Smaller, faster, thinner, leaner, new, shiny….
Now a month since the Google I/O conference, and plenty of time to reflect on the many exciting announcements, concepts have gelled and discussions have been had surrounding the possibilities coming soon from within the walls of Castle Google. Smarter device assistants, new home automation assistants, help at every turn because Google is learning to truly anticipate our desires in the context of which we want them. This is all very exciting. However, one announcement caught my ear more than the others and that was the concept of Android Instant Apps.
Briefly, Instant Apps is the seed of an idea that we will soon be able to utilize the core functionality of many available apps on the fly and without actually installing the app itself. What sort of wizardry is this, you may ask? An app without install? How much of the app do I get? What is it for? Where does it go when I am done? Why do I want this? Don’t I need to keep my apps around for future use? It’s a strange idea until you see it put into practice.
Let’s paint a picture of a fairly typical use case scenario where your client, who sells a myriad of delightful and exciting widgets, is in dire need of mobile app presence, complete with product feature pages, in-app purchasing, store locators and the like. They already have a web presence, which, let’s be honest, is dated and badly in need of update. Let’s not even speak of their mobile web presence and lack of responsive design…
Naturally, we pitch our client a beautiful, cutting edge and user friendly app concept that solves all their problems and is sure to push their sales through the roof. However, there is still that pesky problem of dated web presence, mobile web experience and driving app conversion; problems that will require additional resource to solve and accomplish. Unless… There was a simple way to drive users to your app as conveniently as sending them a web link.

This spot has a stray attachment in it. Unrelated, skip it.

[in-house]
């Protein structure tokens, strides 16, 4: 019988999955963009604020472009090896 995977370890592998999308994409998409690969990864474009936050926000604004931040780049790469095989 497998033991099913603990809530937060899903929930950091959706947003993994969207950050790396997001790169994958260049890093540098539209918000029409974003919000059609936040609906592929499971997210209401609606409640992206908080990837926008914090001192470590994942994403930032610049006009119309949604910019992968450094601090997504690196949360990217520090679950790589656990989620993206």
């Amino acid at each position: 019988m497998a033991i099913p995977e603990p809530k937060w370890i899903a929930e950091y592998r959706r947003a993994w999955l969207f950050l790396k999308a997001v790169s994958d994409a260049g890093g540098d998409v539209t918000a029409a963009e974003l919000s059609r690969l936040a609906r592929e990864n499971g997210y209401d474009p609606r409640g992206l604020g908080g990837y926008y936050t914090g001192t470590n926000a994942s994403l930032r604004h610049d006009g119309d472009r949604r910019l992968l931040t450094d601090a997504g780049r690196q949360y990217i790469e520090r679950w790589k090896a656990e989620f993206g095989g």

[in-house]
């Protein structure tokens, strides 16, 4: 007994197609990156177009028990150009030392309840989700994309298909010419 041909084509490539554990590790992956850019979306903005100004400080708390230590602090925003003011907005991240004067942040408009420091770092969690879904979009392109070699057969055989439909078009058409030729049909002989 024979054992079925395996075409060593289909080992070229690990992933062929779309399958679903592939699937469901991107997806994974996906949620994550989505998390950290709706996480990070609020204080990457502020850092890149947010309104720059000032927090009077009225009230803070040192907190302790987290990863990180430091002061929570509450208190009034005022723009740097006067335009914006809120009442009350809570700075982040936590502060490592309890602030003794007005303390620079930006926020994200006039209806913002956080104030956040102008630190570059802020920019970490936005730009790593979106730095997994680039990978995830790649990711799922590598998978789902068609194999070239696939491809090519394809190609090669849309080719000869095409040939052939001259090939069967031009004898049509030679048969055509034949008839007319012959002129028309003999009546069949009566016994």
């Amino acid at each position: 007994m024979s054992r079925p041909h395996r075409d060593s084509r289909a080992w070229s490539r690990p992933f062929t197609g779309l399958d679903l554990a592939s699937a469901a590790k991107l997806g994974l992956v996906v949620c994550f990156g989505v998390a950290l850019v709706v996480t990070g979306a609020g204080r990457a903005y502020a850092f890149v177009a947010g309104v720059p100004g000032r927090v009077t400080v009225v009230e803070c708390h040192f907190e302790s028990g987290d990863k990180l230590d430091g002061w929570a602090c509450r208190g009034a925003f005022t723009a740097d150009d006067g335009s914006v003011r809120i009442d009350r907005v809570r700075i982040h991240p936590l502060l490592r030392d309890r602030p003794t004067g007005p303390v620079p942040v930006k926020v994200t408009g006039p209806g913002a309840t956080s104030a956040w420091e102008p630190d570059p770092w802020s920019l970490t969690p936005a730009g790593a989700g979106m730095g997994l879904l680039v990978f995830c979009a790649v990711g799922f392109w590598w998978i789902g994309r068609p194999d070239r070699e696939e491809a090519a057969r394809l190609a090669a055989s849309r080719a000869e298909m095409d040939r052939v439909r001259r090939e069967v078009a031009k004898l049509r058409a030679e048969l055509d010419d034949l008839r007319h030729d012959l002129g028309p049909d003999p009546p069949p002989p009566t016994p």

That is where Android Instant Apps could really shine as they are, quite simply, modules contained within the CORE of your existing app which allow a user to access singular activities tailored to their immediate needs, in the moment. Rather than sharing content from an app space to another individual which then forwards them to an inferior web experience, the user can literally share the same rich in-app experience to another person with little effort.
Share a product page with a friend? Instant Apps. Send a video experience? Instant Apps. Scan a QR code to interact with a POS system tailored to immediate purchases? Instant apps. Any instant gratification, surprise and delight, could be solved with Instant Apps. All of these, gateways to app conversion.
As a developer, whose primary function for years was pure web development having now progressed to all things mobile, this concept is immediately appealing. Allow me the ability to work within a single platform solution without the need for stripped down, web based, experiences that lack the shine and robustness of our product offering. This is an exciting and important progression of app development that I anticipate will become common practice when going through the paces of application architecture, flow and UX design.
There are, of course, drawbacks to this concept as well. At this time, this is an Android only solution, although the announcement of Apple’s own ‘App Thinning’ aims at much the same idea. Also, this is not going to work for every case that comes through the door. Instant Apps would not, necessarily, be ideal for apps requiring user registration, stored data, multi-activity navigation, etc. But they could certainly contain features that tease what your app has to offer and, again, drive conversion to full app installs. Expect your clients to want this functionality but be prepared to educate them on where and how this ability will and will NOT benefit them.
In the near future, I fully expect to find SEO strategies that, for the first time, direct a user inquiry to not only relevant web content or even play store apps that might be useful to them, but actual content found WITHIN apps. Pretty cool. I encourage you to keep an eye out in the coming months as this is released more broadly to the development channels and see where this might fit into projects you are currently working on as well as projects you have already released.